Saturday/ don’t be a hoarding hamster

I made a late-night grocery run on Saturday (the Safeway store on 23rd Ave).
There was enough of every kind of food. I do try to make sure that I always have two or three weeks’ supplies of all my staples.

Some shoppers go completely overboard,  or post pictures of empty shelves on social media. (Don’t do that. It just stirs up anxiety. Yes, the store may have run out of some items, but they are usually quick to restock the shelf).

World War II poster from Germany, from around 1939. ‘Hamster (purchaser), shame on you’. The word hamsterkäufe means to purchase excessively, with the intent of hoarding food (‘hamster’ because hamsters stuff their cheeks with food when they chew it).

Friday/ the United States is in a National Emergency

Gov. Jay Inslee expanded school closures and prohibited large gatherings across all of Washington State on Friday, in an effort to slow the spread of the new coronavirus. Health officials reported at least five new deaths, and more than 560 people have now tested positive.
– Associated Press

Where coronavirus cases have been reported (official count: 2,100 with sparse testing). More than a handful of experts put the number of infected Americans already, as an estimated number, in the hundreds of thousands. [Graphic by the New York Times].
This is a scary graph. There is no sign whatsoever, that the ‘curve is flattening’ (the number of new cases reported every day, still increases at an exponential rate).

Trump finally announced today — some 30 minutes before Wall Street closed for the week— that he declares a National Emergency* over the coronavirus.  He shook hands with at least three Fortune 500 executives (a bad example in the time of coronavirus), and proceeded to exchange barbs with the press. ‘Such a nasty question’ he said, without answering, when asked why he disbanded the pandemic response team when he took office.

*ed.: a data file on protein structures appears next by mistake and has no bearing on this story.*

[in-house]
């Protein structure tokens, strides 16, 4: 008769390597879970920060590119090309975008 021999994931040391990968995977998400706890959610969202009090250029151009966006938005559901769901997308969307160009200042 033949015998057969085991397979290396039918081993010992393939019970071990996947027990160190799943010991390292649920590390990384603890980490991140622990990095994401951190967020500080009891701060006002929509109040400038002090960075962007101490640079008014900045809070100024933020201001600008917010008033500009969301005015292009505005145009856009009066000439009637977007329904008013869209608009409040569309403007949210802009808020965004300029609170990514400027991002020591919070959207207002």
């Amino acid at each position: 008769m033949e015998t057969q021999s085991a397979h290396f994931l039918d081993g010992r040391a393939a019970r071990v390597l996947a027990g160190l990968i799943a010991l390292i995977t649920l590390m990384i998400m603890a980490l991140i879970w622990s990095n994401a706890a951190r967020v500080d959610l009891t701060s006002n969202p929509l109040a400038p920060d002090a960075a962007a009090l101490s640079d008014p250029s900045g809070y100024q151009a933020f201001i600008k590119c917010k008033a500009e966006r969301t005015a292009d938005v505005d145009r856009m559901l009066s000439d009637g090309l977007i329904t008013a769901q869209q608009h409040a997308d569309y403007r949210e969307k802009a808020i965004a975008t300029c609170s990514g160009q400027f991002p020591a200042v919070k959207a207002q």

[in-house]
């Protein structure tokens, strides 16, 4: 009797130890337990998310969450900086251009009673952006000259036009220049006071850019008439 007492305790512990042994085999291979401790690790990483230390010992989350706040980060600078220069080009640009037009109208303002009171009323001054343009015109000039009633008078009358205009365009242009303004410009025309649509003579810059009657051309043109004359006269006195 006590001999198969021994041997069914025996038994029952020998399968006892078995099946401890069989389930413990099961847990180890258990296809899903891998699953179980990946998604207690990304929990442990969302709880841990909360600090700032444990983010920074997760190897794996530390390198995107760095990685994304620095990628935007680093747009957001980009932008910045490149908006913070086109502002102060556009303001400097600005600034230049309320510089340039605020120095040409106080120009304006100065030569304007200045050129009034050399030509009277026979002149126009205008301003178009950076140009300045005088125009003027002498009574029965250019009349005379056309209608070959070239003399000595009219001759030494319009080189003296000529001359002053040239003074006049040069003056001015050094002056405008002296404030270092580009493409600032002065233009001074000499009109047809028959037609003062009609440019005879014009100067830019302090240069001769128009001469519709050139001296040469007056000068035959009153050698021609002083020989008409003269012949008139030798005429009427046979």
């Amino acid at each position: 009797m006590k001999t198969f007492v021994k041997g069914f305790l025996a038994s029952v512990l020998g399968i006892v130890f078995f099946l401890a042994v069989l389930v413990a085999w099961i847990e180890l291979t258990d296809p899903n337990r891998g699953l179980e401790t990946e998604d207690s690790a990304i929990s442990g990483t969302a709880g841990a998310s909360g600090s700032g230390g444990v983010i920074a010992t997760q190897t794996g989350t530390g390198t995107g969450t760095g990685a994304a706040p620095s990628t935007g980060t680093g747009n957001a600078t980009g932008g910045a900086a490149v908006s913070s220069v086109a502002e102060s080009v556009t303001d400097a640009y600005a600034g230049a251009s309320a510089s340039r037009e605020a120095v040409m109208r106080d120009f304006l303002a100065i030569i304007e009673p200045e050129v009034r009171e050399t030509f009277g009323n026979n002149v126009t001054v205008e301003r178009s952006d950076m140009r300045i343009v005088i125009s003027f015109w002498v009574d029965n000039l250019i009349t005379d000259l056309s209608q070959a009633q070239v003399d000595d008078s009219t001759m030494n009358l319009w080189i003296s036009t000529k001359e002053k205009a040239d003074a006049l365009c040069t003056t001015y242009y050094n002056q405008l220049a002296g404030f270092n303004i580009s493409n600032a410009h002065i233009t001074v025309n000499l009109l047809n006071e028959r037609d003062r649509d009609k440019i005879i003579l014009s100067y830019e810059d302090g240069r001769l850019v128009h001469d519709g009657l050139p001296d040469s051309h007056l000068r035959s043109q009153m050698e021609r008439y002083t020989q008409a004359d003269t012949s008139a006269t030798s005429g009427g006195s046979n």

Panic buying erupted on Wall Street, pushing the Dow Jones Industrial Average and other indexes up almost 10%.

Okaayy .. but there is going to be a recession. How can there not be? The world is grinding to a halt. The three largest cruise ship lines have announced a suspension in cruising for 30 days. Delta Airlines says the drop-off in business is worse than after 9/11. If any number of states is like Washington State or the State of New York, the national economic impact will be significant.

*The Stafford Disaster Relief and Emergency Assistance Act of 1987 is activated. When the Stafford Act is activated to deal with a pandemic, the federal government can begin providing direct emergency medical care to citizens throughout the country. This could include the establishment of temporary hospitals, for example, to ease the nation’s projected shortage of intensive care beds. The government could also use the act to provide food, water, medicine and other supplies to Americans. [Source: USA Today].